I made a bad call. The backpack was in one hand, the laptop bag in the other. Small plane, limited room under the seat in front of me...I tossed my larger piece, the backpack, in the overhead compartment. And thereby lost a chance to take some of the most beautiful photos of my life.
Rule one about cameras: They don't take pictures if they're not in your hand. If your camera is back at home, or in the car, you will not be able to shoot the omygod beautiful scene ("Where's the camera!") or the rare bird ("Didn't YOU bring it?") or the unexpected Jane Goodall-walking-past-you-arm-in-arm-with-George Clooney-and-Lady-Gaga moment ("I can't BELIEVE I forgot it!")
In my case, if your camera is in the backpack that you toss in the overhead bin, and you end up trapped in your window seat with a large dozing man sitting next to you, and the seatbelt sign remains on, and you look out the window at the most gorgeous, late-afternoon, brilliantly illuminated, white, puffy, cotton-candy clouds you've ever seen, clouds so close you think you reach out and touch them, clouds that are the most startlingly vivid whipped meringue confections anyone has ever imagined, then you silently agonize, ponder the challenge of climbing over the man, consider the prospects of being arrested by an air marshal for creating an incident, and then surrender and just stare at the clouds and try to burn them into your memory.
And you vow never to stow your camera again.
That happened as my plane took off from Bangor, Maine, en route to New York and the next chapter of my 2012 summer: the Olympics. Even as The Naturalist's Notebook keeps rolling—along with the blog—you'll find me not in Seal Harbor and not with my head in the clouds but in either New York (now) or London (soon) with my head in the Michael Phelps-Ryan Lochte swim rivalry, the U.S. women's gymnastics team's attempt to win its first gold in 16 years and a few zillion other stories involving the 10,000 athletes and 30 (or more, depending on how you count them) sports that will be part of the London Summer Games.
Stay tuned to the blog for more on nature, science, the Notebook, and the occasional kookiness that ends up in this space—I'll do my best to keep those coming in these busy weeks ahead—and apologies in advance if you hate the Olympics and don't want to read a word about them. Because I'm going to mention them a lot, especially when I'm in London.
Getting to the Point This is actually a word challenge for all of you. It is inspired by the British newspaper The Telegraph, which, as part of its Olympic preview coverage (I warned you) is doing country-by-country dossiers that include a fun category: The Country's History in Six Words. Here are a few of the entries:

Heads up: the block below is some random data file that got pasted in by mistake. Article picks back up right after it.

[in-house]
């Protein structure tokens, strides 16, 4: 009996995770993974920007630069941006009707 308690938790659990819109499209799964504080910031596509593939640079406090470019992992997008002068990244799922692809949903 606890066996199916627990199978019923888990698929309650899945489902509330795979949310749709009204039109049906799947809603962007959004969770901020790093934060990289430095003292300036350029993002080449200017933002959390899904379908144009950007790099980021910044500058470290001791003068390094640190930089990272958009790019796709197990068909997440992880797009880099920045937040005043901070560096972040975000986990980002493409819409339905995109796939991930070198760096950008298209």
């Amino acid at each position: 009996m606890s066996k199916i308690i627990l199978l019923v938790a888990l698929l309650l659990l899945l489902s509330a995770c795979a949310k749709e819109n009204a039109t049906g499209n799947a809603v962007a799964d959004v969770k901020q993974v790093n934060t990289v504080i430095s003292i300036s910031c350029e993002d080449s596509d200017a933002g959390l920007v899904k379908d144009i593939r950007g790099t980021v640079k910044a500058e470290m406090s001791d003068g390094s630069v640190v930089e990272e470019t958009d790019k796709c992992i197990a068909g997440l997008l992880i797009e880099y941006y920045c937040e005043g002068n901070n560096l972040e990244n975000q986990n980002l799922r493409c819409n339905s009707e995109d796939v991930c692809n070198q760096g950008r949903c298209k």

Libya: Sold oil, bought arms. Gadaffi out.
Spain: Moors, Armada, Conquistadors, Franco, ETA, tiki-taka
Japan: Shogun to Sony, still not sorry
Russia: Tsars, revolution, Communism, perestroika, Oligarchs, tennis
Australia: Men in chains, Men At Work France: Losing wars, losing heads, still smoking
Great Britain: Your boys took a helluva beating
So that's the game. Sum up something in six words: The Naturalist's Notebook, Einstein, a famous author, a type of animal or plant, your home state, your dog, your life. All submissions welcome. As always.
Notebook Flash Three bits of good news from Seal Harbor: First, we were wise to keep the Notebook open on July 4 because many of you came in. Second, we are on track to launch our summer art workshops on Thursday, July 12, led by Elisa Hurley, whom a number of you know from her photography, her art, or her work at the Northeast Harbor Library. She'll lead art workshops for children (sometimes for all ages) every Tuesday and Thursday from 10 a.m. to noon at the Notebook.
And third, one of the Notebook's greatest supporters, our friend Sarah—who last summer became the youngest person ever to run one of our art workshops—visited for the first time this season. In an amazing coincidence, she wore a shirt that perfectly complemented the new 24-color, history-of-the-universe spectrum theme that we're developing. Two photos:
Answer to the Last Puzzler If Gertrude the rhino fund-raiser had 50 coins in her pocket that added up to one dollar, she would have either:
a) 40 pennies, 8 nickels and 2 dimes or
b) 45 pennies, 2 nickels, 2 dimes and 1 quarter
How about a riddle to please all of you herpetologist:
Why did the turtle cross the road?